Maria Shriver: You have lived a very unique life, a life really individual and fearless.
Mary Oliver: Well, it was never a temptation to be swayed from what I wanted to do and how I wanted to live. Even when Molly got ill, I knew what to do. They wanted to take her off to a nursing home, and I said, “Absolutely not.” I took her home. That kind of thing is not easy. I used to go out at night with a flashlight and sit on a little bench right outside the house to scribble poems, because I was too busy taking care of her during the day to walk in the woods.
* The poem referenced here is “Wild Geese,” which can be found in New and Selected Poems, Volume One.
By half-past 5 on a morning in early May, the sun rising over Blackwater Pond had already brightened the pine woods. I stood in a wide natural path, carpeted with brown-red needles, that rises up the forested dune from the southwest side of the pond. In the high branches of the pines and beeches and honeysuckles, the birds were carrying on their racket — warblers, goldfinches, woodpeckers, doves and chickadees. But on the sandy ground among the trunks, nothing moved. Perfect stillness. Could this have been where Mary Oliver had seen the deer?
Read the rest of “The Land and Words of Mary Oliver, the Bard of Provincetown,” by Mary Duenwald, New York Times, July 5, 2009.
Vice President Joe Biden read Mary Oliver’s poem “Wild Geese” during the 9/11 remembrance at Ground Zero on September 11, 2009. Watch it here.
Provincetown is blessed with two linked national treasures: the Provincelands and their best interpreter, the poet Mary Oliver. Oliver and Provincetown are intertwined to an unusual degree—the landscape, plants, animals, and people here have long been inspiration for her, and are the subjects of many of her best-known works. She’s lived here for forty years, becoming a fixture of the community long before she became so well-known. But Provincetown has a curious way of making national figures out of friendly neighbors, and sometimes vice versa.
Read more of “A Permanent Enrichment”: An Interview with Mary Oliver, by Oona Patrick, Provincetown Arts Magazine, July 2009 (PDF).
Edna St. Vincent Millay died on October 19, 1950; she was 58. It was a too short, turbulent, diligent life—a life of life, a life of work. She was the first woman to win the Pulitzer Prize in Poetry. She was the chosen representative figure of the ’20s, beautiful, flamboyant, honorable to the spirits of love and of art, yet, in those early years, mischievous, even racy. In book after book, she wrote more deeply, more quietly, with a lyrical finery, a feminist stance, an affinity with the natural world, an understanding of the necessity in the world for kindness, for participation.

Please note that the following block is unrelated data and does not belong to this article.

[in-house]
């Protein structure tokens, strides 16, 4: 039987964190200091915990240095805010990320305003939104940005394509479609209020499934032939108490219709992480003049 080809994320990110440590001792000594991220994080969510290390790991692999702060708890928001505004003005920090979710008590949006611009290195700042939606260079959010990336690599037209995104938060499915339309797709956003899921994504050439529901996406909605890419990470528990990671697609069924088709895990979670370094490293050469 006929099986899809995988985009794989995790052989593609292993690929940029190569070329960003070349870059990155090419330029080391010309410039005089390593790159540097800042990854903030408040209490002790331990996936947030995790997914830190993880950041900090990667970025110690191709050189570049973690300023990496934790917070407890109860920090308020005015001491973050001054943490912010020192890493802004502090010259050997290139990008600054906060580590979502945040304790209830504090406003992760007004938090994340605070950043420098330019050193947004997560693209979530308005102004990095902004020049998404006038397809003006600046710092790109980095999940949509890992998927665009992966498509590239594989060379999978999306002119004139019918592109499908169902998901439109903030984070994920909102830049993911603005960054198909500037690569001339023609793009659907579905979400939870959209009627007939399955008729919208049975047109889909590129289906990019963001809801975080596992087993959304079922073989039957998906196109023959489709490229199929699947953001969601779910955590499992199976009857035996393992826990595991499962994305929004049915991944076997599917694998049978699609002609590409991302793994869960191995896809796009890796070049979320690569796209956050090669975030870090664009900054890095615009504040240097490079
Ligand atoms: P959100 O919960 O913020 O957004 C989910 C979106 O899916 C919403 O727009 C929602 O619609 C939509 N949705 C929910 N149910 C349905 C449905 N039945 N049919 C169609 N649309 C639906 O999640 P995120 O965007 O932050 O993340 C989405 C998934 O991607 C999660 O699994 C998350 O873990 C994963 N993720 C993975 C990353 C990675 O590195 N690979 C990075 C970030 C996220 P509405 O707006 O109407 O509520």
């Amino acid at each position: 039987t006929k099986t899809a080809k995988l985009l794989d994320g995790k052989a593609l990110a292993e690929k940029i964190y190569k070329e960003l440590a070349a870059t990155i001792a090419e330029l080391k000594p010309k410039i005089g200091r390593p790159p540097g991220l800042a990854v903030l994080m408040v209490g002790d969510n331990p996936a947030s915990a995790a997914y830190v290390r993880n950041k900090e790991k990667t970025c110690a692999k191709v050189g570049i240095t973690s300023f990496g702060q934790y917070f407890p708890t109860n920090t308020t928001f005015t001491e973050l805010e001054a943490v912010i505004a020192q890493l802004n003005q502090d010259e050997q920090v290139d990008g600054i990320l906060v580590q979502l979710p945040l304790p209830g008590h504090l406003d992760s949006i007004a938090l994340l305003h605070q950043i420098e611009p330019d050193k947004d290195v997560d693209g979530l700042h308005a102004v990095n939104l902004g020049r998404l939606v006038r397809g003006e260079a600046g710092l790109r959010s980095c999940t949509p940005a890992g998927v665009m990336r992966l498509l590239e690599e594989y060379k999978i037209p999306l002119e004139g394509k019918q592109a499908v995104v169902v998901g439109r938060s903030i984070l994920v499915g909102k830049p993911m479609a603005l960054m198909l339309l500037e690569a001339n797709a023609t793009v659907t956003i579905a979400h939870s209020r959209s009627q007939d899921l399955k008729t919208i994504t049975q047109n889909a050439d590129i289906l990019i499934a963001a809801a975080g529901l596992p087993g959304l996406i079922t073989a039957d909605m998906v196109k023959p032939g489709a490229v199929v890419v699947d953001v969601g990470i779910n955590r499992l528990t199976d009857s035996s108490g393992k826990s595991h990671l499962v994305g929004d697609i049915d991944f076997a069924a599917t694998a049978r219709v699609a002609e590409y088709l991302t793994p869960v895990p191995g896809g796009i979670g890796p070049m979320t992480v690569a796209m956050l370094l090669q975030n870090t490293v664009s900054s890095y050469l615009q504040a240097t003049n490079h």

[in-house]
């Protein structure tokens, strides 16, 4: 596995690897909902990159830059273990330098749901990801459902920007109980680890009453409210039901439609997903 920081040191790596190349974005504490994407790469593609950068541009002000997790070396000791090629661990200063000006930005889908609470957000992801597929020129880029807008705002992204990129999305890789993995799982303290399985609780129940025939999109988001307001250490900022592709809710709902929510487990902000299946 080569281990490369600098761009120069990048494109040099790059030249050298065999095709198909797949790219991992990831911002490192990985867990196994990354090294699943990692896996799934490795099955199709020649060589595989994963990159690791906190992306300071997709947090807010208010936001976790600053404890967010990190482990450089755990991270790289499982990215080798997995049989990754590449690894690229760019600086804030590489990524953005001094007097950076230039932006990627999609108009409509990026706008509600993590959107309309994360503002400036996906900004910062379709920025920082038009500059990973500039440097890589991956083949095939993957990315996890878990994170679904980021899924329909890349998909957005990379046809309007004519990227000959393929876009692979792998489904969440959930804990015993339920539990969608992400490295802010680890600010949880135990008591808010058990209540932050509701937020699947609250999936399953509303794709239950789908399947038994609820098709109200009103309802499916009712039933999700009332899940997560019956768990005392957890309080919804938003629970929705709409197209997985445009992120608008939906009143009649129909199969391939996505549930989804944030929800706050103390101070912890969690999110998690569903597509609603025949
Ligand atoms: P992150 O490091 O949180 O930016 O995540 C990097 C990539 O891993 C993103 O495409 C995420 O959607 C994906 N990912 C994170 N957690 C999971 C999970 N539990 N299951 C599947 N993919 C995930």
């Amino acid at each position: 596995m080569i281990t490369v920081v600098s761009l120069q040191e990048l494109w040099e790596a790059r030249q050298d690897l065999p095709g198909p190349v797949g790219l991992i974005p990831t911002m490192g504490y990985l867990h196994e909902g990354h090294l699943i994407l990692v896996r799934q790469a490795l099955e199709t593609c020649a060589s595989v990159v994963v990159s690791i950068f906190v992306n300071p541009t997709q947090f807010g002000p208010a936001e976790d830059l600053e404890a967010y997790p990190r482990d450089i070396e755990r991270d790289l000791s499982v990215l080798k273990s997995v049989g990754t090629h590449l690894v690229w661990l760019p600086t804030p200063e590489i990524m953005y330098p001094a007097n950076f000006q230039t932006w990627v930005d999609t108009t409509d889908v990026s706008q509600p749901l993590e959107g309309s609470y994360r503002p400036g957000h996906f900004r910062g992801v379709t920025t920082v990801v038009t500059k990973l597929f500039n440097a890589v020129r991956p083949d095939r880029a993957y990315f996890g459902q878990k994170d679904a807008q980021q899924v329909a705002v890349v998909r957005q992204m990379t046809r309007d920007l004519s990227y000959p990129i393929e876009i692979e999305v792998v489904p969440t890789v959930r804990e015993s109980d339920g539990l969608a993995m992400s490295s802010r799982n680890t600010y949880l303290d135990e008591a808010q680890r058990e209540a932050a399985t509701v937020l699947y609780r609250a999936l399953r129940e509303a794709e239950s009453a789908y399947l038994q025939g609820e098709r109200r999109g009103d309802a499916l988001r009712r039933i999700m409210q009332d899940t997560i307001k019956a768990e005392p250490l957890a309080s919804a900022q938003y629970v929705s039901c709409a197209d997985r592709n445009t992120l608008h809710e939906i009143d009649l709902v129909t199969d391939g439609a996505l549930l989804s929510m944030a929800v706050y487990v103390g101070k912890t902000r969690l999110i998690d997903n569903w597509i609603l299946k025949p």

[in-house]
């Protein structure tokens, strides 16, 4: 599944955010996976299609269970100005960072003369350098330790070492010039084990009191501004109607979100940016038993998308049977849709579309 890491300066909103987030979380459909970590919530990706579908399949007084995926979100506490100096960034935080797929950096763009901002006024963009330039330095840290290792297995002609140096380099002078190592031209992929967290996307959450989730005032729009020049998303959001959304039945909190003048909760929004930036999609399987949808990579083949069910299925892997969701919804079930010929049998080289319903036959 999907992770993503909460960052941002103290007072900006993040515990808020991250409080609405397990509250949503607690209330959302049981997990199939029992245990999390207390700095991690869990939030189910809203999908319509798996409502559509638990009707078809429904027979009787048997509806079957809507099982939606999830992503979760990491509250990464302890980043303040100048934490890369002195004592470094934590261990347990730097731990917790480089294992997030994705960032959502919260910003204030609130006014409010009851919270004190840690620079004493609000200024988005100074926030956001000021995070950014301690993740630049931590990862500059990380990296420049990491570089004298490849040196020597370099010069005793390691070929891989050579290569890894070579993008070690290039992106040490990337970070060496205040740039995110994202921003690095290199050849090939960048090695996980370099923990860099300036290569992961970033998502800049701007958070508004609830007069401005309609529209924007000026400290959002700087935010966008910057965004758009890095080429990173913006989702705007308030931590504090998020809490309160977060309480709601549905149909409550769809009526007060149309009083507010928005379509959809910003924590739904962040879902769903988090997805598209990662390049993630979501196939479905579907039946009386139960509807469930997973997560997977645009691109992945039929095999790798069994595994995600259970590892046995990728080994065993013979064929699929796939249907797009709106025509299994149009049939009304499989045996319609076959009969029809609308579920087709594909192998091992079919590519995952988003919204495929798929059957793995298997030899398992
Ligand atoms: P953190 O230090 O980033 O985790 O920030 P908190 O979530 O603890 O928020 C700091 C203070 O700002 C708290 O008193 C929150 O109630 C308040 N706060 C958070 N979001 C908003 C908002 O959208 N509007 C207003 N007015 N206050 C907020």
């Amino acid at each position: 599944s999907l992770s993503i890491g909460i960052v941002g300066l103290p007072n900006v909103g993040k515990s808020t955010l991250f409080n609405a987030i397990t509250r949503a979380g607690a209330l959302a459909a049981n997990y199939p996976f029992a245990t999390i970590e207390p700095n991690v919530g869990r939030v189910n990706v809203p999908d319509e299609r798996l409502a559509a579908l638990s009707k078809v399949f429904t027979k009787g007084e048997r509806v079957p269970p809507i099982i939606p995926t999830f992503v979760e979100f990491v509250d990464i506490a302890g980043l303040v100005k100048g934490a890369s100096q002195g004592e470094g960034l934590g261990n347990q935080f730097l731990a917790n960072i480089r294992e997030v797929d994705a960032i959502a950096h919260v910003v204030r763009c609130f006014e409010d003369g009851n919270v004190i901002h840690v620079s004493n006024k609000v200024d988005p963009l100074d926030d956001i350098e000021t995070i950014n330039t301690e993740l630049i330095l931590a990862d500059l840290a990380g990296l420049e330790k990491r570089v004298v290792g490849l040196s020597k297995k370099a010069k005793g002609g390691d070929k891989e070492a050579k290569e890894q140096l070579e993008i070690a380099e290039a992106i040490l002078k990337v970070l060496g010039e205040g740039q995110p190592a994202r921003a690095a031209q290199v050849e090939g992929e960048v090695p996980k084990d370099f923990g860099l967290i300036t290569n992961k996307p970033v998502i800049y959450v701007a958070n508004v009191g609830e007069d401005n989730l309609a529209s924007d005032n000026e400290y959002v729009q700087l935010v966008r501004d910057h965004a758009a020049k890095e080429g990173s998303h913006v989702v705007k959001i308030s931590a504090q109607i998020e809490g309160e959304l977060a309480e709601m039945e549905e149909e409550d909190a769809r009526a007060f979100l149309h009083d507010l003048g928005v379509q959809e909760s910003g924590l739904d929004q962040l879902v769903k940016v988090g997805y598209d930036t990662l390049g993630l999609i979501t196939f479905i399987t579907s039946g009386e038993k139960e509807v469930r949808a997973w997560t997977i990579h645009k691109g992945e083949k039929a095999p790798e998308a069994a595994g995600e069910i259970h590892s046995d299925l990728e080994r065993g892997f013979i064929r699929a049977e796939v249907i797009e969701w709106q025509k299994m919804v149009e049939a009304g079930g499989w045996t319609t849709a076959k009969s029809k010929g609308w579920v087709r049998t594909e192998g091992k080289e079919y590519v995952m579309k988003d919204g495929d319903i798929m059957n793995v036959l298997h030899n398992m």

The critics, with the exception of Edmund Wilson, have mostly hashed her work, making it smaller by emphasis on the early poems. Who remembers her libretto for Deems Taylor’s opera The King’s Henchman, or the plays, or the many elegant sonnets and poems in later books such as Buck in the Snow; Huntsman, What Quarry; and the posthumous Mine the Harvest?
Read more of “Edna St. Vincent Millay,” by Mary Oliver, on Beacon Broadside, October 19, 2007.
Several weeks ago, in the midst of National Poetry Month, I made an impulsive decision to drive out from Boston to Syracuse, New York, for a poetry reading. Mary Oliver was scheduled to fly from Logan for that reading, but I thought if I offered to intercept her on the connection from Provincetown and drive, it would give us some precious hours to talk and allow me the rare treat of hearing Mary read—an opportunity one should never pass up. Mary graciously accepted the offer of a ride and, as luck almost never has it, it was a beautiful early spring day when we set out for our five hour road trip.
As we approached the border of New York State, Mary interrupted our conversation to point out that we were coming up to the road to Austerlitz, a road she had driven so many times on her way to Steepletop, the home of Edna St. Vincent Millay for 25 years and then of her sister, Norma Millay Ellis. I knew that Mary had lived there too, on and off for more than half-a-dozen years after she finished high school and while she attended Vassar. The day was fine and we were making very good time, so I turned to her to ask if we should stop, and she instantly replied Yes!
Read more of “On the Road with Mary Oliver,” by Helene Atwan, director of Beacon Press, on Beacon Broadside, May 14, 2008.
“One of the astonishing aspects of Oliver’s work is the consistency of tone over this long period [of her career]. What changes is an increased focus on nature and an increased precision with language that has made her one of our very best poets . . . There is no complaint in Ms. Oliver’s poetry, no whining, but neither is there the sense that life is in any way easy . . . These poems sustain us rather than divert us. Although few poets have fewer human beings in their poems than Mary Oliver, it is ironic that few poets also go so far to help us forward.”
—Stephen Dobyns, New York Times Book Review